A glance at recent rankings of public intellectuals suggests that this ambition, to put it mildly, is misplaced. The most widely distributed list of this kind, published annually by Foreign Policy, includes just a handful of novelists or imaginative writers: Salman Rushdie, Mario Vargas Llosa, the late Chinua Achebe, J.M. Coetzee, Gao Xingjian, and maybe Michael Ignatieff, an author better known these days as the former leader of the Liberal Party of Canada. The most recent Prospect Magazine list adds a few more names to the pile: Hilary Mantel, Michel Houellebecq, Marilynne Robinson, and Arundhati Roy, who appears to be returning to fiction after a lengthy sojourn in more political fields. For the most part, though, these lists are composed largely of academics, scientists, economists, and businessmen. You could attribute this partially to the decline of the novel as the central art form of our culture: these days, if an entertainer wanders into a position of punditry, he’s likely to look more like Russell Brand. But there’s also a real sense in which a good novelist might be less equipped than average to deal with the complicated problems of public life. Writing is so solitary, so focused on points of craft that have no application anywhere else, that it turns a serious novelist into a machine who can speak credibly on issues of fiction alone—and maybe not even then. And an ability with words only makes it easier to be convincingly wrong.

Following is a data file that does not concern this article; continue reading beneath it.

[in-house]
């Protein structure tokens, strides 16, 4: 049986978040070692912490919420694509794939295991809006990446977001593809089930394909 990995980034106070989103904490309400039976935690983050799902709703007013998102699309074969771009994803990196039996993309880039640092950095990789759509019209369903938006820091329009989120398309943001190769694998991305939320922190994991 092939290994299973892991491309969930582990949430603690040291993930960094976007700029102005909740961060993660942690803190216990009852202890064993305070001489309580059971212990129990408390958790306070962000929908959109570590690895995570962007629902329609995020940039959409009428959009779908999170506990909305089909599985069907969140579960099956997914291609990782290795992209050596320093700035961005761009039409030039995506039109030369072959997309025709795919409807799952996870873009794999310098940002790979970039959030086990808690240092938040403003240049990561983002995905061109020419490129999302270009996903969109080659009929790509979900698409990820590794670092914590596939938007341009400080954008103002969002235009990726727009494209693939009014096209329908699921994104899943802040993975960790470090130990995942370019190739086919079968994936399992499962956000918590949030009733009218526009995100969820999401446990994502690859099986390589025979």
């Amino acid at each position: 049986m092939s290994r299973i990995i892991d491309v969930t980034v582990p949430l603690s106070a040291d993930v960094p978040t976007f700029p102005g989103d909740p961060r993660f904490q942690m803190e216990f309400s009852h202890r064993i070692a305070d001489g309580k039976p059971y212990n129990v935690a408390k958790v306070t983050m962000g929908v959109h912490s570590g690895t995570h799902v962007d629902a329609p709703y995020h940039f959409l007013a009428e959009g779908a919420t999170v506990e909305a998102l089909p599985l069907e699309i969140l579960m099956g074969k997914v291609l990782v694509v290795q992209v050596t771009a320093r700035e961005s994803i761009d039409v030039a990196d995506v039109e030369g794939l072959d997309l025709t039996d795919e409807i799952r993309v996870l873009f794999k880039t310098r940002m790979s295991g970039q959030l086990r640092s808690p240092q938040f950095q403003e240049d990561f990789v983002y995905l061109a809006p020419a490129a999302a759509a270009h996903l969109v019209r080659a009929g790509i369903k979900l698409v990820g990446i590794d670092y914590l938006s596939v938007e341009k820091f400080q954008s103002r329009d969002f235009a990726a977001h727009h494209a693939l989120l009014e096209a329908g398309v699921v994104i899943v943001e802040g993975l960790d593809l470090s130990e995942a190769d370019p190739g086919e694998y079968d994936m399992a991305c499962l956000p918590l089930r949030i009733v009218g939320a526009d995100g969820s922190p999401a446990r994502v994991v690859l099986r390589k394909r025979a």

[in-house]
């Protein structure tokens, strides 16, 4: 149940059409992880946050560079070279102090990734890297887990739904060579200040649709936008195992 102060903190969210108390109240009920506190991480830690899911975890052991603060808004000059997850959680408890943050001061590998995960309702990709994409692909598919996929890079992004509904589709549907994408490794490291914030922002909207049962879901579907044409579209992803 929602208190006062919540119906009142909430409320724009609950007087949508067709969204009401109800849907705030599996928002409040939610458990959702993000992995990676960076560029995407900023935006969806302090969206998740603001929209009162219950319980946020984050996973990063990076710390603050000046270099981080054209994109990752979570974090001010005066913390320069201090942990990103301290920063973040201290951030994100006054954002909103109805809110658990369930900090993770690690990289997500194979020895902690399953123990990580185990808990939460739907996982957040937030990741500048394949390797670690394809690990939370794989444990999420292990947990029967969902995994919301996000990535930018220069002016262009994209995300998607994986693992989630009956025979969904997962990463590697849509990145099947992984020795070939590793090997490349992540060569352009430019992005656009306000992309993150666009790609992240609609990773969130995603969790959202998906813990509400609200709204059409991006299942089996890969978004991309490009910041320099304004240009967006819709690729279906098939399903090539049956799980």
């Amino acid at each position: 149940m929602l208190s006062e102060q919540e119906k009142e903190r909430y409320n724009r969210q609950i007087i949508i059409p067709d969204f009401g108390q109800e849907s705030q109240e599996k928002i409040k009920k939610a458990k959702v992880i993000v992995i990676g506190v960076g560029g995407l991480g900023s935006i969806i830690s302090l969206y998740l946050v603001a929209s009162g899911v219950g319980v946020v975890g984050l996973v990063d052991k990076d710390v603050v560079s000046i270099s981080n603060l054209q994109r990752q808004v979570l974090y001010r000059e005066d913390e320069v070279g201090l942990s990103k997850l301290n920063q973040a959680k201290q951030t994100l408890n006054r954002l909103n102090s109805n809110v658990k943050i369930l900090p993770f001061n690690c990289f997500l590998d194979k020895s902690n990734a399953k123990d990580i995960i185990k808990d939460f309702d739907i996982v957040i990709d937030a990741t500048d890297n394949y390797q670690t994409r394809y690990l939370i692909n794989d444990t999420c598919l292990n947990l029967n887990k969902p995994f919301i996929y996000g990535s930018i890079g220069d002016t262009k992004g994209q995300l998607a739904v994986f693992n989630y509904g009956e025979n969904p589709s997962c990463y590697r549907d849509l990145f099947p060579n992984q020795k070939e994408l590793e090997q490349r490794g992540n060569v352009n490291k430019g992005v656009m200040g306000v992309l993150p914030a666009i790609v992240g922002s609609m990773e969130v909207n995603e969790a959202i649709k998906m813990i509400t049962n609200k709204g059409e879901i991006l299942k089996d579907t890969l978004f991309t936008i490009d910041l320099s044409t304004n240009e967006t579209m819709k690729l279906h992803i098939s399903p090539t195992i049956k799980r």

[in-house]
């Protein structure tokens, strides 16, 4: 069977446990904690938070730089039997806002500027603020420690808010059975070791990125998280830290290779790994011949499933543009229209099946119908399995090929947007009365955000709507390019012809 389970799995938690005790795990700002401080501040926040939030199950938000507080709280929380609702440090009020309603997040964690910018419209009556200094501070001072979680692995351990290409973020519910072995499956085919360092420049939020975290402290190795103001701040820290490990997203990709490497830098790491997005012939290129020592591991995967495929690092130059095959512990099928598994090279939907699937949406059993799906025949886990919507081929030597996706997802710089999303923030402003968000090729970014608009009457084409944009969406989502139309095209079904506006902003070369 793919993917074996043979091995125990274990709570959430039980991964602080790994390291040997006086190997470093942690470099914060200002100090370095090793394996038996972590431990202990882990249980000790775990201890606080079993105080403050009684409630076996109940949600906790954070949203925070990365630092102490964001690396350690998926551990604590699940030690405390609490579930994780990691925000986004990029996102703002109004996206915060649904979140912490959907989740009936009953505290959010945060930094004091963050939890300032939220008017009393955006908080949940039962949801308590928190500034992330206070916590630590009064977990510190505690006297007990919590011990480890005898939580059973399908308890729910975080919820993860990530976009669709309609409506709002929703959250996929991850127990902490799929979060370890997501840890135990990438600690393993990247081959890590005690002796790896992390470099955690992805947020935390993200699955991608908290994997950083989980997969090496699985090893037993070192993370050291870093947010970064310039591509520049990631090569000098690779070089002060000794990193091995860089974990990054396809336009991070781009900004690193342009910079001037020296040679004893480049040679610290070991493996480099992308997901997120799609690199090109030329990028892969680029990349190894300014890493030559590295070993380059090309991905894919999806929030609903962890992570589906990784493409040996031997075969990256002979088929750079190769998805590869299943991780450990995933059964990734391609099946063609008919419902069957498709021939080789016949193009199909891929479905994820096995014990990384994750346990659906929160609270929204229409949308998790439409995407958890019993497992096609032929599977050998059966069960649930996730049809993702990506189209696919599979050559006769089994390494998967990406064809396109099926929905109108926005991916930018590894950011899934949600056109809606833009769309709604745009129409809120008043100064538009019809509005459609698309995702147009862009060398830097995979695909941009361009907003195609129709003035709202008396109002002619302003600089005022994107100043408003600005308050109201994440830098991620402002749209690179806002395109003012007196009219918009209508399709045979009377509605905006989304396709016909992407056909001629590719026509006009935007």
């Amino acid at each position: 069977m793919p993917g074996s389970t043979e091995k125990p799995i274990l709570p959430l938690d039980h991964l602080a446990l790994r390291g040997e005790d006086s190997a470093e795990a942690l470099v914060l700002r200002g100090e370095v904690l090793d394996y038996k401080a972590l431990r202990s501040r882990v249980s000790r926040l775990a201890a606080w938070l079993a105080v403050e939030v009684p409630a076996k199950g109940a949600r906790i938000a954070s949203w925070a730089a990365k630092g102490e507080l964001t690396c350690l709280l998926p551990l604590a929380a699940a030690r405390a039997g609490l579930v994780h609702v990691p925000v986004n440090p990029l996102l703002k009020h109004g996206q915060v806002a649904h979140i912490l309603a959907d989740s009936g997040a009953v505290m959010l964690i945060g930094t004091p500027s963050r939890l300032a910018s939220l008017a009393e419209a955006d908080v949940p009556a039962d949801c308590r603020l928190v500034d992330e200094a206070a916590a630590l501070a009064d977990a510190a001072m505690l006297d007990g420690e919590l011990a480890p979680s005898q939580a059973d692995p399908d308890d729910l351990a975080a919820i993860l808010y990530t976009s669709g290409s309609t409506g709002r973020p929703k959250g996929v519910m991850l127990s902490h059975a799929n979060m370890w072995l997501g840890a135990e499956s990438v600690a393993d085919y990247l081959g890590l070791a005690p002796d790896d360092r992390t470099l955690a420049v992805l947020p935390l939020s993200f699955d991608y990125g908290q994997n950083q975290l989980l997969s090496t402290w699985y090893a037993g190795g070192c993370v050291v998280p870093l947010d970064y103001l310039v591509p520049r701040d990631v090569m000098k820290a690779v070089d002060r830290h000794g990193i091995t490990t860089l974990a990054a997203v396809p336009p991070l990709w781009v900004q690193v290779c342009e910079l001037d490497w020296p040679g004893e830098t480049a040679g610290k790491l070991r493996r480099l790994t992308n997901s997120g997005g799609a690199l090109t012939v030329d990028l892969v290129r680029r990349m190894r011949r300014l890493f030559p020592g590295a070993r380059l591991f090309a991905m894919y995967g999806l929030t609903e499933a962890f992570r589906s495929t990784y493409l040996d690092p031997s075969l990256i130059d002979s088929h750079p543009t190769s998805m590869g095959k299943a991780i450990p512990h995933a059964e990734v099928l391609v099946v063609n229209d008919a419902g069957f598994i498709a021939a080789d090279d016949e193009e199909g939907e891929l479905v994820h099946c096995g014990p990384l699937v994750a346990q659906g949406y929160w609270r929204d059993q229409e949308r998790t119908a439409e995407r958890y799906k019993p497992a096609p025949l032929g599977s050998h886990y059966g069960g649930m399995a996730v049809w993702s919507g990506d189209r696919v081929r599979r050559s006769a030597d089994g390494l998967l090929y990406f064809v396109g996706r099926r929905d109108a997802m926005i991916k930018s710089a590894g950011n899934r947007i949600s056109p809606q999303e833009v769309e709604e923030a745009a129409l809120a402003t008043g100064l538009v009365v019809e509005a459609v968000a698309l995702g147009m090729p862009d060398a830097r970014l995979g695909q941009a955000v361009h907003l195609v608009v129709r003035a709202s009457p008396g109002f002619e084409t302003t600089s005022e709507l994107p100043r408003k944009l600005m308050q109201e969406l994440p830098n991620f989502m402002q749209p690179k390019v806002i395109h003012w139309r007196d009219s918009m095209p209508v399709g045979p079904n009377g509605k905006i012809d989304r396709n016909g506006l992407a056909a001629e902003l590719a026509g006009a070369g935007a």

Yet the illusion persists. And it’s a useful one, at least to the extent that it allows intelligent people to stick with writing when they might have found a more acceptable outlet for their ambitions. I wouldn’t want to live in a world in which writing novels wasn’t seen as a worthwhile pursuit for raw talent. If I’m honest, though, I also find that part of the reason I’m so annoyed with Jonathan Franzen’s attempt to inject himself into the climate change debate is that he’s one of the few authors who actually got the platform that every writer wants. There isn’t a novelist alive who doesn’t secretly wish that The New Yorker would give him space to speak out on whatever he perceives to be the central issue of our time. And Franzen squandered his chance on an argument that even his editors must have known was insupportable. Yet I have a hunch that most novelists would have responded in the same way. Along with being inherently neurotic, writers are often misguided, even perverse, in their social and political stances: they spend so much time willing themselves into the minds of others that they turn into creatures who aren’t like anyone else. Franzen is part of a proud tradition, stretching back through Mailer and Sontag and beyond, of novelists backing themselves into weird, indefensible positions. Writers aren’t reasonable; if they were, they wouldn’t try to be writers. And it’s good to keep this in mind whenever a writer—including this one—tries to give you advice.